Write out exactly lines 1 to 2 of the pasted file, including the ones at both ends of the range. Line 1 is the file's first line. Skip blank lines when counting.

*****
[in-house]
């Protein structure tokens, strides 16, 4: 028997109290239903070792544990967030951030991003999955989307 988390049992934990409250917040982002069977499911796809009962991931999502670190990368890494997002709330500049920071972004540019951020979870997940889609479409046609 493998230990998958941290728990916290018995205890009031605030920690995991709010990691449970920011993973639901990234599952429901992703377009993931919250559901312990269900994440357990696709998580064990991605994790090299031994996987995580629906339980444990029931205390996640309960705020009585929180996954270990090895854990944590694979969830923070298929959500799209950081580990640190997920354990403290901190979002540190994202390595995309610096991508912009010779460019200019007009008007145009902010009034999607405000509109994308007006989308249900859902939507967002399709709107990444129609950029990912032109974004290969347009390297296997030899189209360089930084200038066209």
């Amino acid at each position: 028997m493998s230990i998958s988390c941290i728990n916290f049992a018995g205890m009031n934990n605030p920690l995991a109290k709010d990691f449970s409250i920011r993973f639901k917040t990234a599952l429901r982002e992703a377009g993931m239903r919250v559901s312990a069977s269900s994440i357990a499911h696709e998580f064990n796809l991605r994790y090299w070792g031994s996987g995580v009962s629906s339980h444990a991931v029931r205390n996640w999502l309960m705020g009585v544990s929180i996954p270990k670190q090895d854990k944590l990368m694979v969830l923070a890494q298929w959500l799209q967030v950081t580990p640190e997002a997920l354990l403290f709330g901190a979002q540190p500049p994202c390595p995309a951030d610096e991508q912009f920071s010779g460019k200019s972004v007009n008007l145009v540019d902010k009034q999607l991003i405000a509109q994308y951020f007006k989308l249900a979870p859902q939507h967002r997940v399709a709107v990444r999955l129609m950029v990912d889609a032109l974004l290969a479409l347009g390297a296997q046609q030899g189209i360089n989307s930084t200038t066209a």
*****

[in-house]
């Protein structure tokens, strides 16, 4: 028997109290239903070792544990967030951030991003999955989307 988390049992934990409250917040982002069977499911796809009962991931999502670190990368890494997002709330500049920071972004540019951020979870997940889609479409046609 493998230990998958941290728990916290018995205890009031605030920690995991709010990691449970920011993973639901990234599952429901992703377009993931919250559901312990269900994440357990696709998580064990991605994790090299031994996987995580629906339980444990029931205390996640309960705020009585929180996954270990090895854990944590694979969830923070298929959500799209950081580990640190997920354990403290901190979002540190994202390595995309610096991508912009010779460019200019007009008007145009902010009034999607405000509109994308007006989308249900859902939507967002399709709107990444129609950029990912032109974004290969347009390297296997030899189209360089930084200038066209």